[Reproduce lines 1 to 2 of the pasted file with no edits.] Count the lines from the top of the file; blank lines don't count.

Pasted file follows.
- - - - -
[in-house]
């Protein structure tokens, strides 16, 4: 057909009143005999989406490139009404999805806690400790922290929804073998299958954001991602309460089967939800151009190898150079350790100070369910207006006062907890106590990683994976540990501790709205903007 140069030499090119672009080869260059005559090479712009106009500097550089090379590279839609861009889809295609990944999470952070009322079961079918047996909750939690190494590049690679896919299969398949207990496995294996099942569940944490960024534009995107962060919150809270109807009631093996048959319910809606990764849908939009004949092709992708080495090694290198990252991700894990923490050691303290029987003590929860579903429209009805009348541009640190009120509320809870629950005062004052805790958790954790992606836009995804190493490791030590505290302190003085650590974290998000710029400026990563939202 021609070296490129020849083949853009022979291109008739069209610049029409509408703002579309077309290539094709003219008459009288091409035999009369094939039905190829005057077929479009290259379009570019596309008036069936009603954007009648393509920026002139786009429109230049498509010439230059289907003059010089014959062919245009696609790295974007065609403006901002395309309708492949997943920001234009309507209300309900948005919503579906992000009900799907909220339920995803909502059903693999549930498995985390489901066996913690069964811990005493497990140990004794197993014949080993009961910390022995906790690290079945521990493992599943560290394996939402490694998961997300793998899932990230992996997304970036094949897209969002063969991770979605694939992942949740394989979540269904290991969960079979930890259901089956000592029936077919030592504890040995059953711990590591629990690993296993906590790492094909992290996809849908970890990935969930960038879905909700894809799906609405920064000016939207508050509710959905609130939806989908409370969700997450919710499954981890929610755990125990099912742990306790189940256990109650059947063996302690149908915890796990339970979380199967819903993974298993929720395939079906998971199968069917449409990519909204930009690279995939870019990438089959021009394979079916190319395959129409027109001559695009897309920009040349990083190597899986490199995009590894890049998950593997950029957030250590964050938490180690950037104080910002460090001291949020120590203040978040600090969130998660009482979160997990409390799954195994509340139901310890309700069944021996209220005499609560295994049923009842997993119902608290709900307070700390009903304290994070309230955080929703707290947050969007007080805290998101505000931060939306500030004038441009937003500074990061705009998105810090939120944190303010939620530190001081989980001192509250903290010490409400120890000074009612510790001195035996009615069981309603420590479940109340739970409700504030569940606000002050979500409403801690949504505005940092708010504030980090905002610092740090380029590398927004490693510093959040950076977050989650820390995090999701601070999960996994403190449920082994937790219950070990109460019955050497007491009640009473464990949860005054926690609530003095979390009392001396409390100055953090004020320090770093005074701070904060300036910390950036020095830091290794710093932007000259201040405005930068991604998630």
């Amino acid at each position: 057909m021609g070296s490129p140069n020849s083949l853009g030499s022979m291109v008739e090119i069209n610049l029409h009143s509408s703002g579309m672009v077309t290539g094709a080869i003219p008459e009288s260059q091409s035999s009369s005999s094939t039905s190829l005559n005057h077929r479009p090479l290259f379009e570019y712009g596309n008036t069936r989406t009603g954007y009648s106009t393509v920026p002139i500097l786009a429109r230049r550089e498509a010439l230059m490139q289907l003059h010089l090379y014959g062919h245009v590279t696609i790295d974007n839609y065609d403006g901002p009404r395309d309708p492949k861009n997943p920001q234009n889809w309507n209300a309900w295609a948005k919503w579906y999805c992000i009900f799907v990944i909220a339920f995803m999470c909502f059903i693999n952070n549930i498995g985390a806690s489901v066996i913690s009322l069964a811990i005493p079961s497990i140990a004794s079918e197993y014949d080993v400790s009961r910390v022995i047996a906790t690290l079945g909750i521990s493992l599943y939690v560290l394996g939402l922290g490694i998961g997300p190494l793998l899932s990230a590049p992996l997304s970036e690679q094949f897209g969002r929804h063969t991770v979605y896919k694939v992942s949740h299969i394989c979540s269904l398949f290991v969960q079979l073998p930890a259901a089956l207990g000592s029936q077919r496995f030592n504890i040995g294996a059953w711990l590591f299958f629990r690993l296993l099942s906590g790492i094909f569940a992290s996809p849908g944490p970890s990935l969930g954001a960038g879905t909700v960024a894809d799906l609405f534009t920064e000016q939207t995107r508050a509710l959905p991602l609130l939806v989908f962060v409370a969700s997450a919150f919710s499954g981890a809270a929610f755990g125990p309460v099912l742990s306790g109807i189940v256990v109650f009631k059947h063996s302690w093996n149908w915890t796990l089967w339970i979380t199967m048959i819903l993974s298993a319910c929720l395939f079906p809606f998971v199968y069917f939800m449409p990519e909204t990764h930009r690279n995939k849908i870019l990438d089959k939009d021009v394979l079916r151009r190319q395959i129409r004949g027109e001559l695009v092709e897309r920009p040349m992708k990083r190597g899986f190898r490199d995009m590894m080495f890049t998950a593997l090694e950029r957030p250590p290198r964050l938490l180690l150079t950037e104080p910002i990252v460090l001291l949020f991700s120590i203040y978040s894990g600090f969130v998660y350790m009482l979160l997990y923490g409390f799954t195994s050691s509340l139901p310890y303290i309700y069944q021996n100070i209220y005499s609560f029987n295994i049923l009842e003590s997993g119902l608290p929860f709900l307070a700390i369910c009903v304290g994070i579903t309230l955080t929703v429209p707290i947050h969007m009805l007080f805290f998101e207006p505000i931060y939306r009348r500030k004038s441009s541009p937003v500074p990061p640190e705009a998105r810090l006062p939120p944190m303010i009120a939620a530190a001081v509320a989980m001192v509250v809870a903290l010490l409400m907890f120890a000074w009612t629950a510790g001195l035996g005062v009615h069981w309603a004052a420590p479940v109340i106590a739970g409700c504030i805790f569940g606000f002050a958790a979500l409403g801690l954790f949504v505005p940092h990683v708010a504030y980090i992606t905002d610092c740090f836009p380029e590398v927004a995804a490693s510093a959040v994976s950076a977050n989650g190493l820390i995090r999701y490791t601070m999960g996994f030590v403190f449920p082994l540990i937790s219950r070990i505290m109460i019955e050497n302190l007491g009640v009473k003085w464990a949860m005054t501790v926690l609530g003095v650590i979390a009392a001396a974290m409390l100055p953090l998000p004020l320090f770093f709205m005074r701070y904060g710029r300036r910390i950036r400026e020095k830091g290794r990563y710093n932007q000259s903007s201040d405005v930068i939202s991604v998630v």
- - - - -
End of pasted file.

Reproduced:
[in-house]
């Protein structure tokens, strides 16, 4: 057909009143005999989406490139009404999805806690400790922290929804073998299958954001991602309460089967939800151009190898150079350790100070369910207006006062907890106590990683994976540990501790709205903007 140069030499090119672009080869260059005559090479712009106009500097550089090379590279839609861009889809295609990944999470952070009322079961079918047996909750939690190494590049690679896919299969398949207990496995294996099942569940944490960024534009995107962060919150809270109807009631093996048959319910809606990764849908939009004949092709992708080495090694290198990252991700894990923490050691303290029987003590929860579903429209009805009348541009640190009120509320809870629950005062004052805790958790954790992606836009995804190493490791030590505290302190003085650590974290998000710029400026990563939202 021609070296490129020849083949853009022979291109008739069209610049029409509408703002579309077309290539094709003219008459009288091409035999009369094939039905190829005057077929479009290259379009570019596309008036069936009603954007009648393509920026002139786009429109230049498509010439230059289907003059010089014959062919245009696609790295974007065609403006901002395309309708492949997943920001234009309507209300309900948005919503579906992000009900799907909220339920995803909502059903693999549930498995985390489901066996913690069964811990005493497990140990004794197993014949080993009961910390022995906790690290079945521990493992599943560290394996939402490694998961997300793998899932990230992996997304970036094949897209969002063969991770979605694939992942949740394989979540269904290991969960079979930890259901089956000592029936077919030592504890040995059953711990590591629990690993296993906590790492094909992290996809849908970890990935969930960038879905909700894809799906609405920064000016939207508050509710959905609130939806989908409370969700997450919710499954981890929610755990125990099912742990306790189940256990109650059947063996302690149908915890796990339970979380199967819903993974298993929720395939079906998971199968069917449409990519909204930009690279995939870019990438089959021009394979079916190319395959129409027109001559695009897309920009040349990083190597899986490199995009590894890049998950593997950029957030250590964050938490180690950037104080910002460090001291949020120590203040978040600090969130998660009482979160997990409390799954195994509340139901310890309700069944021996209220005499609560295994049923009842997993119902608290709900307070700390009903304290994070309230955080929703707290947050969007007080805290998101505000931060939306500030004038441009937003500074990061705009998105810090939120944190303010939620530190001081989980001192509250903290010490409400120890000074009612510790001195035996009615069981309603420590479940109340739970409700504030569940606000002050979500409403801690949504505005940092708010504030980090905002610092740090380029590398927004490693510093959040950076977050989650820390995090999701601070999960996994403190449920082994937790219950070990109460019955050497007491009640009473464990949860005054926690609530003095979390009392001396409390100055953090004020320090770093005074701070904060300036910390950036020095830091290794710093932007000259201040405005930068991604998630």